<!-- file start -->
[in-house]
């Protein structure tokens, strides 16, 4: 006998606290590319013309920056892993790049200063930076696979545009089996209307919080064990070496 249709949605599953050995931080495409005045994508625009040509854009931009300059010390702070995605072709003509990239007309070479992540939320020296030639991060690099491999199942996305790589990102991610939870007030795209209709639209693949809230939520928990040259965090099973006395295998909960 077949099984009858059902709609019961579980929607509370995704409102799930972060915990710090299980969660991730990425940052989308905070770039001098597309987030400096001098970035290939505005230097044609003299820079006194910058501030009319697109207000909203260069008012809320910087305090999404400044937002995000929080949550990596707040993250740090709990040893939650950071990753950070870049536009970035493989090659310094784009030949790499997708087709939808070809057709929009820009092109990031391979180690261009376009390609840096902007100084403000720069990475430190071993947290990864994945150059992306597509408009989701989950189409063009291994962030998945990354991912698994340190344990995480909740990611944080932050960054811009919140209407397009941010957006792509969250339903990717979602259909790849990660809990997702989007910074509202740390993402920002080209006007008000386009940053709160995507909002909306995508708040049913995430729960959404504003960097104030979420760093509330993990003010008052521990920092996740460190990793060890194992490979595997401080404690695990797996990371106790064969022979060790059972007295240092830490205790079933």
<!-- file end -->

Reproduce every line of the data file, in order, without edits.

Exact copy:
[in-house]
């Protein structure tokens, strides 16, 4: 006998606290590319013309920056892993790049200063930076696979545009089996209307919080064990070496 249709949605599953050995931080495409005045994508625009040509854009931009300059010390702070995605072709003509990239007309070479992540939320020296030639991060690099491999199942996305790589990102991610939870007030795209209709639209693949809230939520928990040259965090099973006395295998909960 077949099984009858059902709609019961579980929607509370995704409102799930972060915990710090299980969660991730990425940052989308905070770039001098597309987030400096001098970035290939505005230097044609003299820079006194910058501030009319697109207000909203260069008012809320910087305090999404400044937002995000929080949550990596707040993250740090709990040893939650950071990753950070870049536009970035493989090659310094784009030949790499997708087709939808070809057709929009820009092109990031391979180690261009376009390609840096902007100084403000720069990475430190071993947290990864994945150059992306597509408009989701989950189409063009291994962030998945990354991912698994340190344990995480909740990611944080932050960054811009919140209407397009941010957006792509969250339903990717979602259909790849990660809990997702989007910074509202740390993402920002080209006007008000386009940053709160995507909002909306995508708040049913995430729960959404504003960097104030979420760093509330993990003010008052521990920092996740460190990793060890194992490979595997401080404690695990797996990371106790064969022979060790059972007295240092830490205790079933």